Corey Fields’ athleticism on the gridiron got him out of trouble on plenty occasions this past football season.
On Thursday, his golden heart may have made a local child’s Christmas.
Having exceeded the $100 on a gift card, the Baptist Hill quarterback took from his own pocket to make sure the area youth could pay for items left in his shopping cart.
“He wanted some toys, shoes and jackets … but mostly toys,” Fields said. “So we got him some, even though it was over the limit. It didn’t matter because it is Christmas … why not have a good time and enjoy Christmas.
“It brings a lot of joy because as a kid, you always want everything you wanted. You try to ask for it, you may not get it so you’re a little sad. But since I’m able to (help), it makes me happier.”
Football brought them to the beach, but those participating in the Touchstone Energy Cooperatives North-South Bowl offered a bit of holiday cheer on Thursday, escorting area elementary school students on a shopping spree.
“It was great ... taking the kids around, seeing the smiles on their faces and stuff like that,” said Seneca’s Coleman Smith. “They just like running around and getting stuff.”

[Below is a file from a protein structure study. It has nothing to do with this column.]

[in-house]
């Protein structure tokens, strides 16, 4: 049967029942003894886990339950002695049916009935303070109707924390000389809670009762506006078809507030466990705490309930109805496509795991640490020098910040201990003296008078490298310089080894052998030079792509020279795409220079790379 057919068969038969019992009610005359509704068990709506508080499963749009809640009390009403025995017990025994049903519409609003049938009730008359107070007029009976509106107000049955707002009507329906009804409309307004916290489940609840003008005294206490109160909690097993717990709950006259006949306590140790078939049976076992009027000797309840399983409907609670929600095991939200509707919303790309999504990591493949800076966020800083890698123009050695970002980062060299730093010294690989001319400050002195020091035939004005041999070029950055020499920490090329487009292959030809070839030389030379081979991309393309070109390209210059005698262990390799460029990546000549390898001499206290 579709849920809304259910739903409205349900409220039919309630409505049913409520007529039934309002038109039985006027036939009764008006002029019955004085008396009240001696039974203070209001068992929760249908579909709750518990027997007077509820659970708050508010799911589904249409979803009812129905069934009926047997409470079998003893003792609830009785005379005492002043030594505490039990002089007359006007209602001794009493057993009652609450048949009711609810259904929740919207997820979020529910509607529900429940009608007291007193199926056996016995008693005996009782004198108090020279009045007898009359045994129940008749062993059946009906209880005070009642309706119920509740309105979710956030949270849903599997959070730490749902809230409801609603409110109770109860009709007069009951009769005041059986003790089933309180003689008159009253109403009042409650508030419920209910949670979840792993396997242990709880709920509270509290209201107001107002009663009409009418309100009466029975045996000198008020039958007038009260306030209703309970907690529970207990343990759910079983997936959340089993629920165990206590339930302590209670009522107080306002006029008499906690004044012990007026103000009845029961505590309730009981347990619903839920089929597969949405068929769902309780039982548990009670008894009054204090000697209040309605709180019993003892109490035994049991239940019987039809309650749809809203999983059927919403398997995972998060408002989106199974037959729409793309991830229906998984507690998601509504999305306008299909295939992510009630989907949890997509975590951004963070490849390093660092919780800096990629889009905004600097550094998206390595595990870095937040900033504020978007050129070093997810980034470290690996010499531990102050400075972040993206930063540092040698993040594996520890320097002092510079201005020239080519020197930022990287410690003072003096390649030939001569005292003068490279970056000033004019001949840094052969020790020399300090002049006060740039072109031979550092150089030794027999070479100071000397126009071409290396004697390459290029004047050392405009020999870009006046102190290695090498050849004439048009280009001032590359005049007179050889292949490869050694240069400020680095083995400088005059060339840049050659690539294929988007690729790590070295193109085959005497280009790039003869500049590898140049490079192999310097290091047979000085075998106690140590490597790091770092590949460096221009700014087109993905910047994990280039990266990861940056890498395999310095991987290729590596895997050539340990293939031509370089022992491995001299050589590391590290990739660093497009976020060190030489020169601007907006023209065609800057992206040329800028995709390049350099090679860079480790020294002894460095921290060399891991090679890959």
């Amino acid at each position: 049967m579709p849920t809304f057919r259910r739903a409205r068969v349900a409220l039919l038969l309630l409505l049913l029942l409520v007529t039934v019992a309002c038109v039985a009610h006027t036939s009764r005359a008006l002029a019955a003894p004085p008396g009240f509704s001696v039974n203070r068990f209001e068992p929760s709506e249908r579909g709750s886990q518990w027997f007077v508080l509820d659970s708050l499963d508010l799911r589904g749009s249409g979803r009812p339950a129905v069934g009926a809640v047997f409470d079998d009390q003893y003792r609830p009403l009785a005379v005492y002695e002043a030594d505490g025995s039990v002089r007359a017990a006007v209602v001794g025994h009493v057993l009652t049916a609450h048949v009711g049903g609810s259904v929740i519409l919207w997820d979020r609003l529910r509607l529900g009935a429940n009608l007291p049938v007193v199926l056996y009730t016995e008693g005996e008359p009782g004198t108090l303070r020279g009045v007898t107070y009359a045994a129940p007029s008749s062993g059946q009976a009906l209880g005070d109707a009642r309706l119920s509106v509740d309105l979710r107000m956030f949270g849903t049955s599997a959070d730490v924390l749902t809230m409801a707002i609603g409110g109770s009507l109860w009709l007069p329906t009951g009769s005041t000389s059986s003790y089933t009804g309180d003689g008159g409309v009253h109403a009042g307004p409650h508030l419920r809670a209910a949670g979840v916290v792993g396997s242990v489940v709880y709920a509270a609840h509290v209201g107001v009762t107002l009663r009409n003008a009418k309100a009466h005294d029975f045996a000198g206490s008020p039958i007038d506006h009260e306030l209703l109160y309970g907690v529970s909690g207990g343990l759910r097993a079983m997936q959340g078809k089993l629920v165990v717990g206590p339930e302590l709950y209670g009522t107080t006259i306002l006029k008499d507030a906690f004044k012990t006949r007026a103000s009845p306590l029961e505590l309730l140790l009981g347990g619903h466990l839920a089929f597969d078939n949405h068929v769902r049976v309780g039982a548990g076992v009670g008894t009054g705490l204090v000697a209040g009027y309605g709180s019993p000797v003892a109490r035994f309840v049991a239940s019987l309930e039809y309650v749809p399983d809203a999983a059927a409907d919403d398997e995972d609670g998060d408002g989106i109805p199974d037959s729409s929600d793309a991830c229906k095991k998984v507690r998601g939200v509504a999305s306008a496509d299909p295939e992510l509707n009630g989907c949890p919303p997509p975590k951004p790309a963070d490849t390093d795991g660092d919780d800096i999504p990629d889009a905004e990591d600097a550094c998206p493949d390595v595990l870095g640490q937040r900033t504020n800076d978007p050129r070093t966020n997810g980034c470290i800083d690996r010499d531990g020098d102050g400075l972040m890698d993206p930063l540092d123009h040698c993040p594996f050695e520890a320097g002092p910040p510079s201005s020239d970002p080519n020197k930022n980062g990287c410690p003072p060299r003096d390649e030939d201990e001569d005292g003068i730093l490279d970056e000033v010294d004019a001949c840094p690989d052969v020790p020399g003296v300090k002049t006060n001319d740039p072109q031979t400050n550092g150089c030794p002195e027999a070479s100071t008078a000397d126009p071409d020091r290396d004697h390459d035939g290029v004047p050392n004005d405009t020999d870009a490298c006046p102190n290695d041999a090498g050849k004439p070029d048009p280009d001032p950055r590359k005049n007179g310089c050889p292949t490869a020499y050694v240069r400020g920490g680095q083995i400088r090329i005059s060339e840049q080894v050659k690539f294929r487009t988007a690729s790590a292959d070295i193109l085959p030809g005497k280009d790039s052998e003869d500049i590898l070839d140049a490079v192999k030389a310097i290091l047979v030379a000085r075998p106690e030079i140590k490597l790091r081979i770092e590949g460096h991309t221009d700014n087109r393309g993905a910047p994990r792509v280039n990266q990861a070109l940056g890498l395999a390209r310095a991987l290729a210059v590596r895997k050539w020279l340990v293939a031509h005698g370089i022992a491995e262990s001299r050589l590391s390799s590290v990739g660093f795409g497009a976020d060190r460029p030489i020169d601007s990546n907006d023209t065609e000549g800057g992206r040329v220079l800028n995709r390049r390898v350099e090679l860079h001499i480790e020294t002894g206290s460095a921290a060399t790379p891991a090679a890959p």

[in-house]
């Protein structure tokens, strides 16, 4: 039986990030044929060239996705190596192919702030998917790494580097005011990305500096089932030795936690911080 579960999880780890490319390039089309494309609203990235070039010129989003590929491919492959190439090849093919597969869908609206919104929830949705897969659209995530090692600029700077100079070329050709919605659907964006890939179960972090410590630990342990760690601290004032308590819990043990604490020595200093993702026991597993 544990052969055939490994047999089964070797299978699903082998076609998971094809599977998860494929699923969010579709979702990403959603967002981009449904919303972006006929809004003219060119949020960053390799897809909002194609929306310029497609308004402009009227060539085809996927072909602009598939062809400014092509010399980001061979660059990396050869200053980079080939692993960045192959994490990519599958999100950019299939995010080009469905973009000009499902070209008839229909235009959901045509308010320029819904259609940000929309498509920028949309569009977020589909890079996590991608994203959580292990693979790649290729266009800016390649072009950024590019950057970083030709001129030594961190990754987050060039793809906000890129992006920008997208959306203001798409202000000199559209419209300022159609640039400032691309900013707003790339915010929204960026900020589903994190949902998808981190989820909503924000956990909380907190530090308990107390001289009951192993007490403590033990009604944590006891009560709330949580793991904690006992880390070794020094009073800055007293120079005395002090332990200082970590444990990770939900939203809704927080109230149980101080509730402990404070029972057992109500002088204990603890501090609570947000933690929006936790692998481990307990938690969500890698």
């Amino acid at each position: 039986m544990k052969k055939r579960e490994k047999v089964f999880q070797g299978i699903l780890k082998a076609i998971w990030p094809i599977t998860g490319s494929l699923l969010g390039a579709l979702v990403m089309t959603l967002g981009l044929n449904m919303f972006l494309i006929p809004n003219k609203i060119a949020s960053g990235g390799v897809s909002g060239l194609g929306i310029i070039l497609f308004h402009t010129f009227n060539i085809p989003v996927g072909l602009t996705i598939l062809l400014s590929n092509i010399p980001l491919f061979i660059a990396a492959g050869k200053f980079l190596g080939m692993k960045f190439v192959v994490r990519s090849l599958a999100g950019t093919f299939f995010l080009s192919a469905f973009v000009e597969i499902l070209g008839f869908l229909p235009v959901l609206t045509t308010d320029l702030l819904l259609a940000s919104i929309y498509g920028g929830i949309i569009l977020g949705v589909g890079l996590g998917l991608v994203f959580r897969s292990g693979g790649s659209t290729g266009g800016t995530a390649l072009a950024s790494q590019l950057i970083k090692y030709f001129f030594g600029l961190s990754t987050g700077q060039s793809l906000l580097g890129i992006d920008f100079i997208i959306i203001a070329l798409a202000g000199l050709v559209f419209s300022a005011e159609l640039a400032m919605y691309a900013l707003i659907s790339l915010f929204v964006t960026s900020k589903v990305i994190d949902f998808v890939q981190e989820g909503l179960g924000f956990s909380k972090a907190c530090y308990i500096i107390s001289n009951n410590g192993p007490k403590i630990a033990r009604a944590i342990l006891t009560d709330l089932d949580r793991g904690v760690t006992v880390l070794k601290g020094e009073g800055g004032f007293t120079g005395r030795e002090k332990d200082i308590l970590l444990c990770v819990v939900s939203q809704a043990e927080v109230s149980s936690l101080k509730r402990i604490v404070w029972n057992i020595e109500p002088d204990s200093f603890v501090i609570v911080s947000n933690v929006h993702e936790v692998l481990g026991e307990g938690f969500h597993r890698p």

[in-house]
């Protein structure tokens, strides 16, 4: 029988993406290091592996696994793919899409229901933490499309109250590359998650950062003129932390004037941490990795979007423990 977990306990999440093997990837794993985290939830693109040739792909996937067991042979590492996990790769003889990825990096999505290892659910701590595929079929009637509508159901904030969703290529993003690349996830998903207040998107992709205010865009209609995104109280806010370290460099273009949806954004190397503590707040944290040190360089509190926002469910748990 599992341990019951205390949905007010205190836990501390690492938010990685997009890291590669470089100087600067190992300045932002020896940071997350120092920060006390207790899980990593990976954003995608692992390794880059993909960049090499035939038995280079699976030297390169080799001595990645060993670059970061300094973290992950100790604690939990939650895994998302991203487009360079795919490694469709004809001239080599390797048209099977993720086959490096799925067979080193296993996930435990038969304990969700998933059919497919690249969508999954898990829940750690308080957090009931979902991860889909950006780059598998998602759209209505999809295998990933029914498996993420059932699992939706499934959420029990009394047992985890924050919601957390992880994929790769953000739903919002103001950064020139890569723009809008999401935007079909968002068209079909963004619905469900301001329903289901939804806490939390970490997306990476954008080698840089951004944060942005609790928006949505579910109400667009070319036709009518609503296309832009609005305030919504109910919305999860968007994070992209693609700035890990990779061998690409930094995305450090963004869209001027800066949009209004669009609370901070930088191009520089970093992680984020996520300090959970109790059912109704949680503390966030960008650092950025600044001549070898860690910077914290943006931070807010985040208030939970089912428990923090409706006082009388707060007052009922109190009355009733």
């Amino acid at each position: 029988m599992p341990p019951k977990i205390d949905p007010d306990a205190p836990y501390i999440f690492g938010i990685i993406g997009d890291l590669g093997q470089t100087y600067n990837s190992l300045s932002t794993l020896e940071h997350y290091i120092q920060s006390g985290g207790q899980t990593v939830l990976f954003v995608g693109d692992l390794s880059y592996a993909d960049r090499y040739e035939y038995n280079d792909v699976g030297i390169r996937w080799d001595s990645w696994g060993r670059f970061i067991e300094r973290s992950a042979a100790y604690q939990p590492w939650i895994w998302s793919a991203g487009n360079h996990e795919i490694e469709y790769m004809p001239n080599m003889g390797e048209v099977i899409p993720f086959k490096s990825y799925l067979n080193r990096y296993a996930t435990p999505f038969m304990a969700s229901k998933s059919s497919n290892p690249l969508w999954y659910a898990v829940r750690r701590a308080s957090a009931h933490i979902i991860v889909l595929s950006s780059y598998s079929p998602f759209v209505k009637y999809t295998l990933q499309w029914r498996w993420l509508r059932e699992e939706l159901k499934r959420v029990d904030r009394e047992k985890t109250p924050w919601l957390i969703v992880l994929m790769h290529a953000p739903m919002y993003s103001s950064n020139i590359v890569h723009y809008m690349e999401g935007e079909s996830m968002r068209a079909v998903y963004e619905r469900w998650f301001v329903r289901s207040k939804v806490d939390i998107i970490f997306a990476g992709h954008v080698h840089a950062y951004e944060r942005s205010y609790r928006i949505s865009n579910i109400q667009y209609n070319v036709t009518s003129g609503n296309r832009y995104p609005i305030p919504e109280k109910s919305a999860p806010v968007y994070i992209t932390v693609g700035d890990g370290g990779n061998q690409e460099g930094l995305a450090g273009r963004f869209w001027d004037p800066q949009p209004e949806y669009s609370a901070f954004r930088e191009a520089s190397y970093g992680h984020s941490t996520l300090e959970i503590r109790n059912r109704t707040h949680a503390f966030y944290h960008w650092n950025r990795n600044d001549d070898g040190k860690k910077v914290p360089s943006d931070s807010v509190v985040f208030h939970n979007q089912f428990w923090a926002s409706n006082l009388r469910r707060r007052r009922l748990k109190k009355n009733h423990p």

Each year, 88 of the state’s top players are selected for the game. In addition to practices, meals and meetings, the group also engages in recreational activities during the week.
When I was younger, I used to look up to players I thought were real good and wanted to be like them. Like I followed in their footsteps, I want the little ones to follow in our footsteps when we get older.
Woodland defensive lineman Toby Summers
College scouts also flock in droves during the week, hoping to pluck a player or two for their school.
According to organizers, the goal is to create a bowl-like experience for players. Kept on the go for the better part of the week, a “Fun Night” offers them time for lively conversation and competitive games of bowling.
Said Touchstone Energy Cooperatives North-South Bowl co-director Scott Earley: “We try to go a lot of places, do a lot of things. … Whether it be community service involved or competitive, fun and entertainment, we try to give them the whole experience and hope the playability of the game is good on Saturday.”
Yet Thursday’s shopping spree allowed players to put things in context, particularly knowledge football provides them a platform to positively influence the youth.
“When I was younger, I used to look up to players I thought were real good and wanted to be like them,” said Woodland standout Toby Summers. “Like I followed in their footsteps, I want the little ones to follow in our footsteps when we get older.”